Today, shared knowledge, increased cultural understanding and the rapid expansion of economies has required typeface design to keep pace with population needs. Road signs across the UAE and much of the Middle East adopted Jock Kinnear and Margret Calvert’s Transport typeface created between 1957 and 1963 for the UK Department of Transport.
This was perhaps originally a result of the strong ties between UK and its overseas territories, yet it remains the typeface used by the Road Transport Authority in UAE today. The Arabic typeface which leads wayfinding is a classic Arabic cursive font which works for the audience whilst not necessarily carrying uniform visual characteristics. (see attached image 0002)
The rise of grotesque and humanist sans improved legibility and led commercial foundries such as Monotype and Linotype to create Arabic versions where increased visual similarities exist. Frutiger, designed by Adrian Frutiger in 1975 and based on his 1970 design ‘Roissy’ for the newly built Charles De Gaulle Airport in Paris, was interpreted by Dr. Nadine Chahine in consultation with Frutiger in 2007. The Result? Frutiger Arabic. Nadine is the Arabic Specialist at Monotype and comments online that, “Arabic Frutiger is in the Kufic style, incorporating aspects of Ruq’ah script and Naskh in the letter forms”. It is designed to achieve the same objective that Frutiger achieved through a different cultural lens. (see attached image 0003)
Most common Arab typefaces.
Frutiger and Frutiger Arabic are the wayfinding and navigational fonts of Dubai Airports and formed an important input into Start Design’s project workstreams contributing to our rebranding programme of 2012. We engaged Nadine to develop custom fonts for the identity and communications to retain a sense of coherency, whilst seeking to differentiate brand and corporate communications from passenger wayfinding and directional signage.
AXTManal has remained a popular Arabic typeface choice. It is used by UAE Government across all Federal Entities and partners with Cronos Pro for Latin applications as the typefaces share similar characteristics.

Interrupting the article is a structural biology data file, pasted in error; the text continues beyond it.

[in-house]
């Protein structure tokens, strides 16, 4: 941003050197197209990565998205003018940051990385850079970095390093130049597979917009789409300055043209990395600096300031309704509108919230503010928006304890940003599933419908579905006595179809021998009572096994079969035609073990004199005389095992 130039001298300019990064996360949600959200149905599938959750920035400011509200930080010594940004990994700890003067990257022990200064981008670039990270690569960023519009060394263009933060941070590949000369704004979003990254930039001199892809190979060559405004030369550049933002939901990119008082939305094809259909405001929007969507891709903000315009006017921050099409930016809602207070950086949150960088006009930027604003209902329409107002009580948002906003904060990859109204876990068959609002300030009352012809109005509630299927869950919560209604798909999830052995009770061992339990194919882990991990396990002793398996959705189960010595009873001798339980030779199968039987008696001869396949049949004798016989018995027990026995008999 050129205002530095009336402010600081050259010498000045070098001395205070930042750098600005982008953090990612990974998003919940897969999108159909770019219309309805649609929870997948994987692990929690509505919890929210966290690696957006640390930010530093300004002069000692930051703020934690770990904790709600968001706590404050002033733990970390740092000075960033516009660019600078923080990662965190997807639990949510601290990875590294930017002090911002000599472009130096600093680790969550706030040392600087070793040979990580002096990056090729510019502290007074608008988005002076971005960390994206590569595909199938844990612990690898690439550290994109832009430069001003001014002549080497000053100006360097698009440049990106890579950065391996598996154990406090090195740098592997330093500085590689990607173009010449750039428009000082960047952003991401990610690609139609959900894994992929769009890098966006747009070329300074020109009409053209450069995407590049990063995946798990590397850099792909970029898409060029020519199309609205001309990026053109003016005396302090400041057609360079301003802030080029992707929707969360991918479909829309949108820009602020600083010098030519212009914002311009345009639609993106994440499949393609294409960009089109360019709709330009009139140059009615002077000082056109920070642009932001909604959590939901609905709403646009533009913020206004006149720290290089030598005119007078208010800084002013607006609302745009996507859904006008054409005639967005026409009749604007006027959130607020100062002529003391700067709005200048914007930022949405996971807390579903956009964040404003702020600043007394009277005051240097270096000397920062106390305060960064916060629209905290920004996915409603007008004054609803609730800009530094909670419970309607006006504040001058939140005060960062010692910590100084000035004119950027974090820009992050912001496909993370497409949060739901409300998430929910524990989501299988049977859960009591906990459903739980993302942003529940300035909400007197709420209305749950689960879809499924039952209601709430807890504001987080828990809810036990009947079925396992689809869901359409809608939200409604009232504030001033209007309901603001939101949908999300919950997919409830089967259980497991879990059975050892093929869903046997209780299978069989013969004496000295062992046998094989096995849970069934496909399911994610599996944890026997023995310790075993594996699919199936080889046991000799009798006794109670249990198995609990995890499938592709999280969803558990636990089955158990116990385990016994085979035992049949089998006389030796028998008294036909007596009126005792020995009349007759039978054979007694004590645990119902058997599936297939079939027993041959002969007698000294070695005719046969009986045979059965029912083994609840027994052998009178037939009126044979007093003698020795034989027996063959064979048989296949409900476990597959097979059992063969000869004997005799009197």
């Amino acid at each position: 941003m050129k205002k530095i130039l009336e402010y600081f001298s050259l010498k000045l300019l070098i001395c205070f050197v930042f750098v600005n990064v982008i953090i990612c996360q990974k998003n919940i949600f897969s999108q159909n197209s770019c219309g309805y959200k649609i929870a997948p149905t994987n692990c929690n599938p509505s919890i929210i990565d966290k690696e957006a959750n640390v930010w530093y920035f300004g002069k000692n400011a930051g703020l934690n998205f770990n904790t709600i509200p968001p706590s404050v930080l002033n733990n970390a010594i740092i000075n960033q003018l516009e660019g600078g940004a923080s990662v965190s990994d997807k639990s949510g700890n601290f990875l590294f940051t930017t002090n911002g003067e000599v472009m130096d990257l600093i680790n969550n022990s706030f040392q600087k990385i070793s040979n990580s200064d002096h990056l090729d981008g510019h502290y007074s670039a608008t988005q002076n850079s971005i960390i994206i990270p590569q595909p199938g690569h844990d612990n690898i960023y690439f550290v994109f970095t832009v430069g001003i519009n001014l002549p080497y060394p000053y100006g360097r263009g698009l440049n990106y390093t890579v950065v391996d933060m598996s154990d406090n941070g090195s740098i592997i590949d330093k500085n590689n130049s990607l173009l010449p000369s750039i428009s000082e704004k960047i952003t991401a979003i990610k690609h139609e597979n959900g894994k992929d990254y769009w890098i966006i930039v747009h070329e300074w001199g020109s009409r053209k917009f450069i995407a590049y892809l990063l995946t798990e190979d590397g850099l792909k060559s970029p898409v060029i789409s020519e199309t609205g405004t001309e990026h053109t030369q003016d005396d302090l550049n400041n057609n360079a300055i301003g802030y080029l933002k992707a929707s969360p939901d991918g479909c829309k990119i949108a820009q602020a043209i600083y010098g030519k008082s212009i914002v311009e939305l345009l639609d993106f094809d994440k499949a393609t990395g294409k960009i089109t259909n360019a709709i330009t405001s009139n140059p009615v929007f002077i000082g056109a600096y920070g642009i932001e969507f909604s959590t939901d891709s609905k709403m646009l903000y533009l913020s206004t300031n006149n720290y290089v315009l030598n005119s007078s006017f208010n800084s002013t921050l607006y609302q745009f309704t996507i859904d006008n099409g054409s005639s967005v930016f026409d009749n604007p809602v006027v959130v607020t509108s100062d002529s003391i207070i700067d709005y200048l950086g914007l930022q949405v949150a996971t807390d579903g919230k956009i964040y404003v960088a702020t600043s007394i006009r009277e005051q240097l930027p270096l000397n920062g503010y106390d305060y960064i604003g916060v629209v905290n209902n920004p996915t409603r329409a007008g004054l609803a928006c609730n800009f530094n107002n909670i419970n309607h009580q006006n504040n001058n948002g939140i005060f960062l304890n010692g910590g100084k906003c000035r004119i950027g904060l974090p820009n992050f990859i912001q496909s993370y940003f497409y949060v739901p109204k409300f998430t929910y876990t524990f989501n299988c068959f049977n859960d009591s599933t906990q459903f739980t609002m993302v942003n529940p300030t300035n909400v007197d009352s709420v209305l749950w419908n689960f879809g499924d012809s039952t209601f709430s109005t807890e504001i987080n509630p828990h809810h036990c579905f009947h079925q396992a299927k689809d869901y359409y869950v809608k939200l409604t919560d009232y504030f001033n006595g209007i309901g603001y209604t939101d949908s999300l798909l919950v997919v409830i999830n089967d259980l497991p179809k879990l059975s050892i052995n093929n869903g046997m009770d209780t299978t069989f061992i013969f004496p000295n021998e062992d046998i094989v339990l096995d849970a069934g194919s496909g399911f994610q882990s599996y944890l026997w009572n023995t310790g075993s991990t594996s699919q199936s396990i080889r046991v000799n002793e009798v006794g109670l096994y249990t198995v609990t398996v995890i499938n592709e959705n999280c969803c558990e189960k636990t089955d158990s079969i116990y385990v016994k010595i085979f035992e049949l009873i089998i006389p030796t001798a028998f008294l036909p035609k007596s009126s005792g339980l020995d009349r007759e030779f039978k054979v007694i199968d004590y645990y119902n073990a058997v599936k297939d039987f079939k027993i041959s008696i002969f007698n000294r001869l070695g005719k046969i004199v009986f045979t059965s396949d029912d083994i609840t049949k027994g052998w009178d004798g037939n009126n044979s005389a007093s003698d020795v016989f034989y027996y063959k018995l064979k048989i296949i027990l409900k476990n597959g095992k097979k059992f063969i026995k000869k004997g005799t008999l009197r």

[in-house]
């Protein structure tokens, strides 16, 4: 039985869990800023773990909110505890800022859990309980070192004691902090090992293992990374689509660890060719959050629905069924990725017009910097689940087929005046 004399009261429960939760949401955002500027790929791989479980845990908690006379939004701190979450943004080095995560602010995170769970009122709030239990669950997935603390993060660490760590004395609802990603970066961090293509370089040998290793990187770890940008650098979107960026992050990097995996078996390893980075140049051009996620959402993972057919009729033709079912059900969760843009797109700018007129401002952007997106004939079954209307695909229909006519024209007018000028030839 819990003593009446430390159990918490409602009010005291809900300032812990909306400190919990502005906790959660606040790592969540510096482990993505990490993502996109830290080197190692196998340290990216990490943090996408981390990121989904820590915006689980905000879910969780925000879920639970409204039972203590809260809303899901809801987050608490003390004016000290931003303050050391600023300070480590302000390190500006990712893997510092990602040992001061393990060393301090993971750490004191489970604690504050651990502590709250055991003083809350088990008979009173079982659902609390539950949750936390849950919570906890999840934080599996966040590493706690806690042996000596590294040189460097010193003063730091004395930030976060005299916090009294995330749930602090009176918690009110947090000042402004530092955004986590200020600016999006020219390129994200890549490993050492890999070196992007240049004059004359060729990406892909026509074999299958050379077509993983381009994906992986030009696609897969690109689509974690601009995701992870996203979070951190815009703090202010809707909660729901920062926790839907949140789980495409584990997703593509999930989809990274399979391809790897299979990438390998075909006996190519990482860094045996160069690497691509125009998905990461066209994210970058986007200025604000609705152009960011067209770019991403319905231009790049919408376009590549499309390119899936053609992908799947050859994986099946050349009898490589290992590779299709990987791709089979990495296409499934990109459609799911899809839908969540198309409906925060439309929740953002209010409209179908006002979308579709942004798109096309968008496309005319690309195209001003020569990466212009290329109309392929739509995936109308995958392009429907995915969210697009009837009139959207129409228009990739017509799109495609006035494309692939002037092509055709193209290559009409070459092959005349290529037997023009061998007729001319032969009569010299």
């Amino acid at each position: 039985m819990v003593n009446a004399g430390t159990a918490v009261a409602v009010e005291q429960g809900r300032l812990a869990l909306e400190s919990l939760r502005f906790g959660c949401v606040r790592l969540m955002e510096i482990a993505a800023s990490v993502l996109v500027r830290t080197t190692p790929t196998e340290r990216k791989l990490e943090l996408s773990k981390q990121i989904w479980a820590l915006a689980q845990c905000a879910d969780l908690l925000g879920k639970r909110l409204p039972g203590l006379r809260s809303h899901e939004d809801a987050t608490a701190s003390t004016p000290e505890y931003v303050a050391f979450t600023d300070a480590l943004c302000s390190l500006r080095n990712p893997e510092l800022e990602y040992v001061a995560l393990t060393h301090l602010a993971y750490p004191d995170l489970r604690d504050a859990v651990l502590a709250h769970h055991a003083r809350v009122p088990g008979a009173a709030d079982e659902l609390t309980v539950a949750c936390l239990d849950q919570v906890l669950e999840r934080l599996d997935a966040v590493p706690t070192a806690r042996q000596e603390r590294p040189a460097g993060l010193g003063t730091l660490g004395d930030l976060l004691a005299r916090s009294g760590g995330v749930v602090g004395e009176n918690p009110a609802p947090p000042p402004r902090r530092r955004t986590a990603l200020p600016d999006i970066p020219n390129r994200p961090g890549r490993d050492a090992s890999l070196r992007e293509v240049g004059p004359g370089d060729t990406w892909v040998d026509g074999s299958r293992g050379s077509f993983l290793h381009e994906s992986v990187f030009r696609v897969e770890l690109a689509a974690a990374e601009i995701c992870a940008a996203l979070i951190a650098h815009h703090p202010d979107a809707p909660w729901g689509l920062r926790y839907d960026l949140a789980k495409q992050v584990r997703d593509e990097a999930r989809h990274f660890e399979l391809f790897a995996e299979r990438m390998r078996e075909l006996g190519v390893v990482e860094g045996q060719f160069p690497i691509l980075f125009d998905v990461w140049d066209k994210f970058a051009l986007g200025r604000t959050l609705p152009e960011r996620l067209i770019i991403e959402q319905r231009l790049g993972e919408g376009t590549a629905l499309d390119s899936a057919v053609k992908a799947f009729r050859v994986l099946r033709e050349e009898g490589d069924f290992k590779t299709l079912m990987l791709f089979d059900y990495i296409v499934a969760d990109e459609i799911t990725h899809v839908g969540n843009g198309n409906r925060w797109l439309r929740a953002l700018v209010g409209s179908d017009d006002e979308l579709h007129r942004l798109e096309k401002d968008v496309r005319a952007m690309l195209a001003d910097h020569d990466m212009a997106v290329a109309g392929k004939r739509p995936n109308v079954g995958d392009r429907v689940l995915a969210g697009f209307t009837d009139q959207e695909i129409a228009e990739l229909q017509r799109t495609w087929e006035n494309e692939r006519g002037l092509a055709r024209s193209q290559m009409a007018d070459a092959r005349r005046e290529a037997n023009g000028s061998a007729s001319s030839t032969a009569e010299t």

Univers Next Arabic and Neue Helvetica Arabic are used extensively in design and advertising and as a source font for wordmarks and logotypes. Same goes for GE SS and Tanseek, both designed by Mourad Boutros. Tanseek was created specifically for bilingual purposes. Arabic designers continue to create a rich resource of Arabic-first typefaces. Bukra, a display font by Pascal Zoghbi of 29Letters, was originally designed for the Ibn Battuta Mall and compliments Futura. Pascal designed Baseet specifically to work with mono-spaced fonts.
Last year saw Monotype launch Nadine Chahine’s Dubai Font in collaboration with Microsoft. The font is available in 23 languages and was commissioned by His Highness, Sheikh Hamdan bin Mohammed Al Maktoum with the purpose of creating greater harmony between Arabic and Latin.
Start’s 2014 work for X Dubai sought to combine Latin and Arabic, simplifying the elements and creating greater harmony within bilingual identity design. Where possible we sought to apply reductive design and combine Arabic and Latin together into a singular element. This approach was successful with Arabic audiences for Yas, the Island of Entertainment in Abu Dhabi. Reading right to left and left to right simultaneously registers the name as just one brand identity device for visitors to recall. (see attached image 0005)
Global digital transformation and mass adoption of smartphones, has led the leading technology players, concerned about user-experience and human-centric design, to develop multi-language typefaces.
With wayfinding increasingly orientated around the individual and their handset device, legibility and performance through interfaces and screen applications are critical to efficacy. This is leading all the technology companies to introduce whole new unifying font families like Google’s Noto with a desire to create a new global standard.
Will it work? The history has yet to be written.